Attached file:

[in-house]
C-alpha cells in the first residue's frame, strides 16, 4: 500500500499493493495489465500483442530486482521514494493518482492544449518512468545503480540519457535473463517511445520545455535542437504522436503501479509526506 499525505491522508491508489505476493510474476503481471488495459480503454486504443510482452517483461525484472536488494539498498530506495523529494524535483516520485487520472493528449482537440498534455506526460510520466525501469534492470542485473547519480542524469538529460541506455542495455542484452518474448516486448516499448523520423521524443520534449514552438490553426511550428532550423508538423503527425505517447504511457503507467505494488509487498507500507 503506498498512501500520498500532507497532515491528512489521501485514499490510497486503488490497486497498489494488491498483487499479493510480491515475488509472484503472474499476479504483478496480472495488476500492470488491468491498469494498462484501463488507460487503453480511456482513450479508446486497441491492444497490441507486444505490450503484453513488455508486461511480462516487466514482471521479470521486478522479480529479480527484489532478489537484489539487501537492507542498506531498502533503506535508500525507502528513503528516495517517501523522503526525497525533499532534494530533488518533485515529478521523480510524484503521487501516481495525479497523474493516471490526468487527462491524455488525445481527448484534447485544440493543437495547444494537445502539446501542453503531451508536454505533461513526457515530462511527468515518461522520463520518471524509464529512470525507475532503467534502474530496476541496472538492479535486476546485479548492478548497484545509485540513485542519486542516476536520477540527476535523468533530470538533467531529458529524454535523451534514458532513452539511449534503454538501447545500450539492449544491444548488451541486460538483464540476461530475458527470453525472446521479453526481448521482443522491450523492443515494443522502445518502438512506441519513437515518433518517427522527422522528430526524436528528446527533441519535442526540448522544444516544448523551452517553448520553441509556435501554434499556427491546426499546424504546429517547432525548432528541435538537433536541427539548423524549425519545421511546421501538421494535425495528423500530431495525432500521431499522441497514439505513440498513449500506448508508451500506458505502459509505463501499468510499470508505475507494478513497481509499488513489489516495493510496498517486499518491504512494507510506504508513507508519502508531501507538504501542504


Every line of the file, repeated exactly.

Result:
[in-house]
C-alpha cells in the first residue's frame, strides 16, 4: 500500500499493493495489465500483442530486482521514494493518482492544449518512468545503480540519457535473463517511445520545455535542437504522436503501479509526506 499525505491522508491508489505476493510474476503481471488495459480503454486504443510482452517483461525484472536488494539498498530506495523529494524535483516520485487520472493528449482537440498534455506526460510520466525501469534492470542485473547519480542524469538529460541506455542495455542484452518474448516486448516499448523520423521524443520534449514552438490553426511550428532550423508538423503527425505517447504511457503507467505494488509487498507500507 503506498498512501500520498500532507497532515491528512489521501485514499490510497486503488490497486497498489494488491498483487499479493510480491515475488509472484503472474499476479504483478496480472495488476500492470488491468491498469494498462484501463488507460487503453480511456482513450479508446486497441491492444497490441507486444505490450503484453513488455508486461511480462516487466514482471521479470521486478522479480529479480527484489532478489537484489539487501537492507542498506531498502533503506535508500525507502528513503528516495517517501523522503526525497525533499532534494530533488518533485515529478521523480510524484503521487501516481495525479497523474493516471490526468487527462491524455488525445481527448484534447485544440493543437495547444494537445502539446501542453503531451508536454505533461513526457515530462511527468515518461522520463520518471524509464529512470525507475532503467534502474530496476541496472538492479535486476546485479548492478548497484545509485540513485542519486542516476536520477540527476535523468533530470538533467531529458529524454535523451534514458532513452539511449534503454538501447545500450539492449544491444548488451541486460538483464540476461530475458527470453525472446521479453526481448521482443522491450523492443515494443522502445518502438512506441519513437515518433518517427522527422522528430526524436528528446527533441519535442526540448522544444516544448523551452517553448520553441509556435501554434499556427491546426499546424504546429517547432525548432528541435538537433536541427539548423524549425519545421511546421501538421494535425495528423500530431495525432500521431499522441497514439505513440498513449500506448508508451500506458505502459509505463501499468510499470508505475507494478513497481509499488513489489516495493510496498517486499518491504512494507510506504508513507508519502508531501507538504501542504